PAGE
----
4. Missional Smissional. OK, I’m kidding a bit on the “missional smissional” crack. But some of the young, (and not so young) leaders are beginning to tire of “all things missional.” The concern is that over the last 10 years, we’ve used the term missional so much that we may have overused it. This potential overuse may have caused us to lose sight of what it means. It may have become like the proverbial “mission statement” on the wall that no one pays attention to. The easy evidence is found in the abundant number of books and articles written on the topic that attempt to define what it means. Personally, I just wish my spell check would recognize it and stop underlining it in red! Really, it’s missional everything—missional strategy, missional community, missional small groups, missional student ministry, missional outreach, missional justice and compassion, missional finances, missional multisite, and on the list goes. I’m waiting for missional coffee to be announced!! Alan Hirsh says it well: “When everything becomes missional, then nothing becomes missional.”

The point is this: For missional to matter, it has to be focused, fresh, relevant and something you would give your life for. When I interact with church planters out on the front lines who have little help and even less money, I can see and feel “the missional.” It doesn’t have to be explained. It is deep in their bones. It matters. They are sold out, fired up and in deep with their whole hearts! You don’t have to define it for them. They live it! Missional for them is incarnational. It’s everyday faith to make it one more day. Missional is an “all in” mindset to reach people for Jesus, because anything less doesn’t work.

5. Many will take a different look and path. Many of the churches in the future will look much different than our current models. I met a guy named Tom at the conference. He was heavily tatted, sported serious piercings and had a crazy-cool long goatee. He’s into motorcycles and just about to complete his D.Min. We hit it off immediately, and I feel like I have a new friend. Tom is not likely to build a megachurch, but he is reaching people that many of us don’t reach. He’s more of a storefront guy doing ministry that by its very nature can’t become big, but it goes deep and lives are being changed. This is not a shot at the megachurches. I serve in one. And I’m not suggesting that huge churches aren’t deep or don’t care. I’m just saying that growth may be lived out and measured in new and different ways.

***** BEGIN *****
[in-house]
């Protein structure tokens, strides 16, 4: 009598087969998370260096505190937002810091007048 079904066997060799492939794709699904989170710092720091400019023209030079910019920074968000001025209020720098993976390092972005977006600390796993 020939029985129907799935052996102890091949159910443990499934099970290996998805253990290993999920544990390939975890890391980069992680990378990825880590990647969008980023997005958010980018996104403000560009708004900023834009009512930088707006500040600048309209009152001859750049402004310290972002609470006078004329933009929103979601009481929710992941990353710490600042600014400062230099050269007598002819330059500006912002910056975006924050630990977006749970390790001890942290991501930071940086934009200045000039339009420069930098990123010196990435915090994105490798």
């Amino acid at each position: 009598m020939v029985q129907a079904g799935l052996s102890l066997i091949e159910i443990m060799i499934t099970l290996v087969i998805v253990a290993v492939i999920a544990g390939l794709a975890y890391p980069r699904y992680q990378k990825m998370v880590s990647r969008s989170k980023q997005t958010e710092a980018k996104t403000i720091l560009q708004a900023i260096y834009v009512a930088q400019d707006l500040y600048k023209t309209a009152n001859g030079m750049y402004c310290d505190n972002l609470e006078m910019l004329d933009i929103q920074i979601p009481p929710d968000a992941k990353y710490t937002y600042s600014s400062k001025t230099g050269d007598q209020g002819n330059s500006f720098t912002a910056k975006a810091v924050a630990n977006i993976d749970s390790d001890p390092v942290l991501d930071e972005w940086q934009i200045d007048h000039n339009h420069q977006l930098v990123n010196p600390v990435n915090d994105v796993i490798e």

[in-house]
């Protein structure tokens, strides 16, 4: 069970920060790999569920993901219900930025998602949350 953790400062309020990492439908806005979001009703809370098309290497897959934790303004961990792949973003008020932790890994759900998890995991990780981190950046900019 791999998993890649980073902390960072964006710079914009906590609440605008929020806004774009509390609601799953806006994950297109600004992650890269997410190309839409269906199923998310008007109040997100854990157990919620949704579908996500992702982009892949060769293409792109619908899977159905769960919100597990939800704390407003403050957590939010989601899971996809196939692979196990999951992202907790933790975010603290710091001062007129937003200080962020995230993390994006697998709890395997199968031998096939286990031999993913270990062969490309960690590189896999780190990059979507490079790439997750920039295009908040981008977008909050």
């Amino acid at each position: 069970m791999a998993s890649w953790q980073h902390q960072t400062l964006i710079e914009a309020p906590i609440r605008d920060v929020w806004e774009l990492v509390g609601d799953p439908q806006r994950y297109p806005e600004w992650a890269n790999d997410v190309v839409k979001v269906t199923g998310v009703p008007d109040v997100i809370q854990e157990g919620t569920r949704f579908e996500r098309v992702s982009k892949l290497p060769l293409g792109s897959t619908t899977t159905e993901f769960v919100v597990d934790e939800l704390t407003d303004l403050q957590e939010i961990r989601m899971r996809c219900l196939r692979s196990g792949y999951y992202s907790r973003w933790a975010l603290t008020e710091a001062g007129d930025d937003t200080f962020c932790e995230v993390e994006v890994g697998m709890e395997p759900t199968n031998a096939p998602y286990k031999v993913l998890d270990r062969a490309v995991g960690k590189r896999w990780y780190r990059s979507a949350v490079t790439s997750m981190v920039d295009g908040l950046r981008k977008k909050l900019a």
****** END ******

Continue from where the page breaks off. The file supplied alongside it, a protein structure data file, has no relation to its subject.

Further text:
6. A global perspective is the new norm. It’s no longer a “missions” department deciding on a few trips to take a year. It’s bigger than that. It’s strategic, long-term and partner-oriented. Places that seemed exotic and far way, from Africa to Asia, are now the new neighborhood. The cultural, political and economic impacts make our spiritual focus more important than ever.

A great example is a massive endeavor to develop spiritual leaders in more than 150 countries and counting. Hundreds of churches are partnering with EQUIP to see major transformational impact take place on a global level. There are so many other global initiatives, from fresh water to fighting AIDS. We have the opportunity and responsibility to change the world together!

7. Diversity. I’ve been wrestling with this one personally for some time. I don’t believe we can force the idea of diversity. But we don’t have to. It’s just here, and here to stay. We don’t force diversity in restaurants, banks or sporting events. It’s just part of culture. I think what I’m hearing and thinking is the opposite of intentionally and mechanically trying to program diversity. We need to simply relax and embrace it. In the same way that you cannot legislate relationships, you can’t program diversity. It won’t happen just because we attend a seminar or write a few articles. I don’t know the answer, but I do know that those who are not, at a minimum, thinking and talking about it, will forfeit huge potential and perhaps experience reduced momentum.

So, what do you think? Use this article as a conversation starter with other church leaders. Get in front of the curve. Perhaps you agree or disagree with what I’ve said. The important thing is to know what you think and act on it.


Dan Reiland is executive pastor of 12Stone Church in Lawrenceville, Ga., listed in Outreach magazine as the No. 1 fastest-growing church in America in 2010. He has worked closely with John Maxwell for 20 years, first as executive pastor at Skyline Wesleyan Church in San Diego, then as vice president of leadership and church development at INJOY. His semi-monthly e-newsletter, The Pastor’s Coach, is distributed to more than 40,000 subscribers. Dan is the author of Amplified Leadership, released in January 2012.

For the original article, visit danreiland.com.